Synthesis and characterization of nanostructured, mixed-valent compounds for electrochemical energy storage devices
Song, Min Kyu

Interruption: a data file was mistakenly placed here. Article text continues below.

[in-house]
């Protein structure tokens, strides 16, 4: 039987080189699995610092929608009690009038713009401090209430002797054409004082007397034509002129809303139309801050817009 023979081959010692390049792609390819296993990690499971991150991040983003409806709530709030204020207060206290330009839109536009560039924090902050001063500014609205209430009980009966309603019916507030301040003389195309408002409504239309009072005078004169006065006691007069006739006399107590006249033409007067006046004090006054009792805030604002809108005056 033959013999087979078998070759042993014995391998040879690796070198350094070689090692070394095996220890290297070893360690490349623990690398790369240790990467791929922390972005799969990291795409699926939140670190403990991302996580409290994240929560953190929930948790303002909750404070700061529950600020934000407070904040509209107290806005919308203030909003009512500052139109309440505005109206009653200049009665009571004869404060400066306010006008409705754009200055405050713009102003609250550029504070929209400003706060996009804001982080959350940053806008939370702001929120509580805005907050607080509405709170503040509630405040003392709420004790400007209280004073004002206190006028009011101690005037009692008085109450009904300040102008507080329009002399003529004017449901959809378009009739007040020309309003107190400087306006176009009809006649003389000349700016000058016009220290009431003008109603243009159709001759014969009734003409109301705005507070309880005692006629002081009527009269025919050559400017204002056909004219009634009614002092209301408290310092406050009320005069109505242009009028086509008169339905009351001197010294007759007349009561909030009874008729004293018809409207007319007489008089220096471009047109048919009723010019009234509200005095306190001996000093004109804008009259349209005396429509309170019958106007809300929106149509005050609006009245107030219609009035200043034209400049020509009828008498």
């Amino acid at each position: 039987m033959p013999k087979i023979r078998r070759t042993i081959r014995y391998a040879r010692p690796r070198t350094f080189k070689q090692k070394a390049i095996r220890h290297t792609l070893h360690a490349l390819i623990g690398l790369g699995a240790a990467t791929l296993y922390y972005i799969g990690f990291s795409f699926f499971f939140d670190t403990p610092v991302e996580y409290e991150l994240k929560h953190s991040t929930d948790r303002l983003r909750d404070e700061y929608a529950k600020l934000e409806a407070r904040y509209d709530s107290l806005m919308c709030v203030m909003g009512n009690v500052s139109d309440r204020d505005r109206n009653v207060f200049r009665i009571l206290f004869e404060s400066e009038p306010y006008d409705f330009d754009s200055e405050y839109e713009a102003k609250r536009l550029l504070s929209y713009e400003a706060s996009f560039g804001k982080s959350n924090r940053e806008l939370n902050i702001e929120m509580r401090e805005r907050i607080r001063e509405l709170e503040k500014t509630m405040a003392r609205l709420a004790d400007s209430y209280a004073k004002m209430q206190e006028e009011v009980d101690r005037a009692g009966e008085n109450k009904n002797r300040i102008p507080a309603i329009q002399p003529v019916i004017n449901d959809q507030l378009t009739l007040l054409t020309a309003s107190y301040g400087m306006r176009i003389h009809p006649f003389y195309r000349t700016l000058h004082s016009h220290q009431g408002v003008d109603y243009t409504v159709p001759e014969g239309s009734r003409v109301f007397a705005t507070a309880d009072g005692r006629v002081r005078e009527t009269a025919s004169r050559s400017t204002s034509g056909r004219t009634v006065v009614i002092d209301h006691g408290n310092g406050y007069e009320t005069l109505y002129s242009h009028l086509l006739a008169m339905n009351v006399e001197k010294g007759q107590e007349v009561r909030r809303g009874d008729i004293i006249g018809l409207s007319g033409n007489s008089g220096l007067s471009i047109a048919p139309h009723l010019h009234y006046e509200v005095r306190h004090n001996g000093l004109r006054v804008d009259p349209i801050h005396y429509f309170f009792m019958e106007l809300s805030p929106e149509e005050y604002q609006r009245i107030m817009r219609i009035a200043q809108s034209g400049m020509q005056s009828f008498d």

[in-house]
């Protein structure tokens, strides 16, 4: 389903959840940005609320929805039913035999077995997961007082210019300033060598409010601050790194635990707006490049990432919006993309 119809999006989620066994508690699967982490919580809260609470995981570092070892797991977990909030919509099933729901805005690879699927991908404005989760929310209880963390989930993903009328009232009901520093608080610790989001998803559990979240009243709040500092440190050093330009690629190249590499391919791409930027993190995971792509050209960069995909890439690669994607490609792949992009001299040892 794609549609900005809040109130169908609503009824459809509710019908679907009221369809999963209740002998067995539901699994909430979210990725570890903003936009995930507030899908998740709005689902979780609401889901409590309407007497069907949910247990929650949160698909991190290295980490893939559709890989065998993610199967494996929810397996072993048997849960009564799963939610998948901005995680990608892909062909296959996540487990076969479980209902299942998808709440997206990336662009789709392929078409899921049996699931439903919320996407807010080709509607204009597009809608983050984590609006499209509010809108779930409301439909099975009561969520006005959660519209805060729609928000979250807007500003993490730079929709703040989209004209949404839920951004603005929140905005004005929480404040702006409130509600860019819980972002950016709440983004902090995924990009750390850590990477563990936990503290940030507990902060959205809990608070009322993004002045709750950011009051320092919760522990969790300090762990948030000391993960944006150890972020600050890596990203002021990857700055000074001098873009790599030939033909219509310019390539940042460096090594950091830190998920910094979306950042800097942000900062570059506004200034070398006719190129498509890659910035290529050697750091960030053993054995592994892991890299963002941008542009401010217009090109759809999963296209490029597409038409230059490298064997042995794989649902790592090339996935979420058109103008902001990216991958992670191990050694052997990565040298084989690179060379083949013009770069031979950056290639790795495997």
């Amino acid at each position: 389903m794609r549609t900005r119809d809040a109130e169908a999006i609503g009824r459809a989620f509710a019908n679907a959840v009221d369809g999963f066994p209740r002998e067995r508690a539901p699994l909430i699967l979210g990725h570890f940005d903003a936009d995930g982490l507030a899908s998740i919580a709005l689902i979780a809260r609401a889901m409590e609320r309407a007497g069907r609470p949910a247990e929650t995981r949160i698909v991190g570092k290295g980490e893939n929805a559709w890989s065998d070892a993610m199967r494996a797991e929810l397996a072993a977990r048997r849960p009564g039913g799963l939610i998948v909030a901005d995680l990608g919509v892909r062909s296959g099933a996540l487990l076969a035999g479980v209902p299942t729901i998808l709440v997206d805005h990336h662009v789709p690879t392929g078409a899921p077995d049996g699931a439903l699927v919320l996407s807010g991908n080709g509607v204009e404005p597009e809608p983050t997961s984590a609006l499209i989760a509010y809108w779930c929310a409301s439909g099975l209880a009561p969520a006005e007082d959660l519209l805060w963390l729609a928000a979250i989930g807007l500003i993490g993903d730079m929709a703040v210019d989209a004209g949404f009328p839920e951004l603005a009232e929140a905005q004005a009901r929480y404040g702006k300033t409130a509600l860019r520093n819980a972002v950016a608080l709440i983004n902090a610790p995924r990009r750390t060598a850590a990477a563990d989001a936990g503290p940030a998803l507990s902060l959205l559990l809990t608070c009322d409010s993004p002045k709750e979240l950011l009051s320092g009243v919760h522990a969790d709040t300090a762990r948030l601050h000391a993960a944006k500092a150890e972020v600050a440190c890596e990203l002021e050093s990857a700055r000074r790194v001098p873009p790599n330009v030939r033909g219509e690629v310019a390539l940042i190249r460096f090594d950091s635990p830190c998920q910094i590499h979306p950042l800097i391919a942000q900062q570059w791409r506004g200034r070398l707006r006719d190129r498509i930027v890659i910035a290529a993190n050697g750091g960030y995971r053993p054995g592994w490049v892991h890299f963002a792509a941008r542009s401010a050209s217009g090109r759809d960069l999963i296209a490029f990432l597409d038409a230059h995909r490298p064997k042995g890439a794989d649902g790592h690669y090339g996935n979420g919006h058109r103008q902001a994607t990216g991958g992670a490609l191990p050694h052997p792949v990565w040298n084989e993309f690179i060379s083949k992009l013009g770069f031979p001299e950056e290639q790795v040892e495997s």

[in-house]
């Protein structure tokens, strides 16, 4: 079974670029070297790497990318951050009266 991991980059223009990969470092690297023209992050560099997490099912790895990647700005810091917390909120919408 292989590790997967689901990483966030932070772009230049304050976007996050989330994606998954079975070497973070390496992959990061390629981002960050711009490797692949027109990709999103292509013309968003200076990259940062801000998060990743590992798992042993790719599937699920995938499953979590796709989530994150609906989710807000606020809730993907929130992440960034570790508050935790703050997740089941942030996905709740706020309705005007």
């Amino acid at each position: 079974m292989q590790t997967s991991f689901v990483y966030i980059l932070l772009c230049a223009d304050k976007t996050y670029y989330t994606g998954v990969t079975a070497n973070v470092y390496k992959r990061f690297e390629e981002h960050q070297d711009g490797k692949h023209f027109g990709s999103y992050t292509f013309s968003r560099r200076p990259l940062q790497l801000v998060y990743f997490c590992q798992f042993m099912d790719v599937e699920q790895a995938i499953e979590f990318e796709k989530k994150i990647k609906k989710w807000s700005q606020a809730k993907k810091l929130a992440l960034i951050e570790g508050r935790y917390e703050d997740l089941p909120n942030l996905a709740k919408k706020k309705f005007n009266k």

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The performances of current electrical energy storage systems (both batteries and electrochemical capacitors) are not capable of meeting the ever-increasing demands of emerging technologies. This is because batteries often suffer from slow power delivery, limited life-time, and long charging time whereas electrochemical capacitors suffer from low energy density. While extensive efforts have been made to the development of novel electrode materials, progress has been hindered by the lack of a profound understanding on the complex charge storage mechanism. Therefore, the main objective of this research is to develop novel electrode materials which can exhibit both high energy and power density with prolonged life-time and to gain a fundamental understanding of their charge storage mechanism. First, nanostructured, thin, and conformal coatings of transition metal oxides have been deposited onto three-dimensional porous substrates of current collectors to form composite electrodes. The structures and compositions of the oxide coatings are further altered by a controlled annealing process and characterized by electron microscopy and spectroscopy, laboratory X-ray diffraction, gas adsorption analysis, and in-situ and ex-situ synchrotron-enabled X-ray diffraction and absorption spectroscopy. The structural features have also been correlated with the electrochemical behavior of the transition metal oxides as an electrode in an electrochemical capacitor. It is found that the electrochemical performance of the composite electrodes depends sensitively on the composition, nanostructure, and morphology of the oxide coatings. When optimized, the electrodes displayed the highest energy and power density with excellent cycling life among all materials reported for electrochemical capacitors. Finally, new charge storage mechanisms have also been proposed for the novel electrode materials based on insights gained from in-situ synchrotron-based X-ray absorption spectroscopy.